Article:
9 Sep 2012

Morbier: Last of the winter milk

Cheesy jokes don't go down well in the Jura mountains. They take their fromage seriously in this picturesque part of eastern France, and for good reason. It wasn't so long ago that cheese was an essential ingredient in surviving the region's long harsh winters that would bring life to a standstill. A well-stocked larder makes all the difference when the temperature is well below 0oC outside.

Spanning the border with Switzerland in the Franche-Comté province, the Jura's most famous cheeses are arguably Comté and Vacherin, but no cheeseboard from the area is complete without a slice of Morbier – a supple ivory-coloured cheese with a distinctive line of ash running through the middle.

Named after a small town high up in the spruce-covered hills and wide valleys of the Jura, the cheese is also affectionately known as 'Comté's little brother' because it was traditionally produced by Comté farmers as a way of making the most of winter milk.

During the summer, the farmers would work with each other, combining their small herds of Montbéliarde cows to produce enough milk to make large wheels of hard Comte that could be aged for years. But when the snow began to fall the red and white pied cattle would be brought back to their individual farms to be tucked up in barns for the winter. Reduced milk yields meant Comté was out of the question, so instead the farmers would make smaller, softer cheeses to see them through the cold months.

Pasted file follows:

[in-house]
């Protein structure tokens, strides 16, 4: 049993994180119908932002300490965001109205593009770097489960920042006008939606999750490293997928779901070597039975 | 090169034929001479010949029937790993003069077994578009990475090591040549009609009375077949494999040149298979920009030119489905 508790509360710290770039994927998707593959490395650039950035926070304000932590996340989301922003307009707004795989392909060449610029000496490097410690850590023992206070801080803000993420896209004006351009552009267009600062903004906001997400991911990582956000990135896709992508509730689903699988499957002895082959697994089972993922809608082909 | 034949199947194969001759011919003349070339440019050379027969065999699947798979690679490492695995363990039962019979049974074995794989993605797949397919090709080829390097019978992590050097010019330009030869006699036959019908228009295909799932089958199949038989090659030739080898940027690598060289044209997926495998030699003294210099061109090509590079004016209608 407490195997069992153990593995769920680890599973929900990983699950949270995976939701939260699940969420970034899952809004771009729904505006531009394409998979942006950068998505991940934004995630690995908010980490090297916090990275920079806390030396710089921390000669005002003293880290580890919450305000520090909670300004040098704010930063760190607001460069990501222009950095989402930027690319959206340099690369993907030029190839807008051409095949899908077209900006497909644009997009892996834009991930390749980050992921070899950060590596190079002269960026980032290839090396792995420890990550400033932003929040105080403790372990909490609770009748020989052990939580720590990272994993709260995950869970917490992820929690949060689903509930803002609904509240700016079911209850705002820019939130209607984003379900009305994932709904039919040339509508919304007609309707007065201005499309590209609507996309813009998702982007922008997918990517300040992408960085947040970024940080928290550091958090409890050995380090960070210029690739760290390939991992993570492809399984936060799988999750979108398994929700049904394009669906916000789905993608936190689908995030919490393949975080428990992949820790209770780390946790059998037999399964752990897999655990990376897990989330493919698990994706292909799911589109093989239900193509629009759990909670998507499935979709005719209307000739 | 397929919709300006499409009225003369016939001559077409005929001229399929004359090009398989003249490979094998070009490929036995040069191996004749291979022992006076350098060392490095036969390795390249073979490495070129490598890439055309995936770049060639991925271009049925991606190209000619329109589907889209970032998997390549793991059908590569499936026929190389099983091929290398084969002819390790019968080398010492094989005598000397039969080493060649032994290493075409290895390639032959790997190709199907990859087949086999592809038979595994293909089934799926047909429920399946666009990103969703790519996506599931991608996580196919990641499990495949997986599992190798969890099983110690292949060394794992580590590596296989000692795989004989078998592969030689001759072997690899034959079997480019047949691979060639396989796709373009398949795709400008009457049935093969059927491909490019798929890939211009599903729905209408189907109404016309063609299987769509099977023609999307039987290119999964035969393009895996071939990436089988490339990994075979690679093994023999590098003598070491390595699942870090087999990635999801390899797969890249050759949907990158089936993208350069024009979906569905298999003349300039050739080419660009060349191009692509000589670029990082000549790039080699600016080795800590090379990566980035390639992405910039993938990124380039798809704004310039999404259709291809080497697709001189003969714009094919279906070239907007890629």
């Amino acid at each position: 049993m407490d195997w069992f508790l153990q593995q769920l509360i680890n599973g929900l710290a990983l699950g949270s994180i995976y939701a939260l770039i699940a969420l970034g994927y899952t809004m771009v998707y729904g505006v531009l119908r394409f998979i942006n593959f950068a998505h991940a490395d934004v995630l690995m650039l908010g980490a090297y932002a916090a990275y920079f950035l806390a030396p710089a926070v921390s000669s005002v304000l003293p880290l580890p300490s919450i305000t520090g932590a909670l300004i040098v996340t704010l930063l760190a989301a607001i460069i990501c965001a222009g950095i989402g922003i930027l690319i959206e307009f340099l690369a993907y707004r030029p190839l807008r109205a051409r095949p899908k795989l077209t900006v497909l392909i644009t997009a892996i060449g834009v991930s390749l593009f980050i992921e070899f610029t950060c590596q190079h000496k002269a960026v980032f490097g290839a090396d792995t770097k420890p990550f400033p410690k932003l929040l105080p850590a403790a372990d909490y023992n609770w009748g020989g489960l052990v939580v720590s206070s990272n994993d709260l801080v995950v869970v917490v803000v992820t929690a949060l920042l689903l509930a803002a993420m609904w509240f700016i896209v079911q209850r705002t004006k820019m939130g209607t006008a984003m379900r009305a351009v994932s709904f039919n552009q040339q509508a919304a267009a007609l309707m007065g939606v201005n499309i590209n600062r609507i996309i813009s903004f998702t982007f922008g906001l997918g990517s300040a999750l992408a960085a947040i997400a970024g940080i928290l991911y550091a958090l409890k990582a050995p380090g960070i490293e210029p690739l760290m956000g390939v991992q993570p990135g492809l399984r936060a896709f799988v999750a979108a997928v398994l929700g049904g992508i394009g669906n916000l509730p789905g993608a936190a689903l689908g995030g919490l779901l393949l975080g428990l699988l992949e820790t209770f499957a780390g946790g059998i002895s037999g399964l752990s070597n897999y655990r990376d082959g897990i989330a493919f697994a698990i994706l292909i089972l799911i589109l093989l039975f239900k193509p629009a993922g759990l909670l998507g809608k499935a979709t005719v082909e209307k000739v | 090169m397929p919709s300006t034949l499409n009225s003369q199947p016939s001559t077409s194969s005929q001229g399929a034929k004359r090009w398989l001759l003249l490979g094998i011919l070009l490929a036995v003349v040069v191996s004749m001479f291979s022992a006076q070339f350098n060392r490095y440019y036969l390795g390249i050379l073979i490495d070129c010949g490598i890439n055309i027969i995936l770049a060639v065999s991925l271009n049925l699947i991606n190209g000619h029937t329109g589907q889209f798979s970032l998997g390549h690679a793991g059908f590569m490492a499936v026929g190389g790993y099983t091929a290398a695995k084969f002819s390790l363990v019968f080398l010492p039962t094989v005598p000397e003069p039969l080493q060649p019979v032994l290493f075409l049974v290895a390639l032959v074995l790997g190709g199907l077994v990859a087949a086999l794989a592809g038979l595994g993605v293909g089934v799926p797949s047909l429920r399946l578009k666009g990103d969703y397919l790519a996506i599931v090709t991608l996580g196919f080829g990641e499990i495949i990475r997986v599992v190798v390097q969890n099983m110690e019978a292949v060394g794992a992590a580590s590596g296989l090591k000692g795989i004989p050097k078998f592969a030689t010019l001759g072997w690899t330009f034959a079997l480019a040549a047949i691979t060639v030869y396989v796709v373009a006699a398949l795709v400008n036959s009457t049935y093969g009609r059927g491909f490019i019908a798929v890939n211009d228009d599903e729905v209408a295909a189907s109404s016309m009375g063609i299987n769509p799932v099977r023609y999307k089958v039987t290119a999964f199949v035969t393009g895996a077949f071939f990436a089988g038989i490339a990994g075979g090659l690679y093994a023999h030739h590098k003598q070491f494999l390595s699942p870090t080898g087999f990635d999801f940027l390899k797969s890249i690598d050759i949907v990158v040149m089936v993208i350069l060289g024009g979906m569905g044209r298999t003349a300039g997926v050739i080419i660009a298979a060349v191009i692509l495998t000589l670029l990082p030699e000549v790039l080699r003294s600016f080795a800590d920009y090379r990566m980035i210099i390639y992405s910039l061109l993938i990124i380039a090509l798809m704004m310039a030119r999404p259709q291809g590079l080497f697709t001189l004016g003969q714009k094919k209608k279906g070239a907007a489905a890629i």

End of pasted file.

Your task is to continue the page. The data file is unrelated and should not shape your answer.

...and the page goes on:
Morning milk would be turned into a curd and sprinkled with a layer of ash from the sides of the cooking cauldron to protect it from flies and bacteria. Later the same day, evening milk was used to make a second curd, which was pressed on top of the first ash-protected layer to make Morbier.

“Morbier comes from the history, the climate and the people of Jura,” explains Marc-Antoine Ducoulombier, who works for French cheese exporter Fromi. “It's been part of people's existence in this region for over 200 years and they take their cheese very seriously.”

To read the rest of this article, which was first published in Harrods Magazine, please click here

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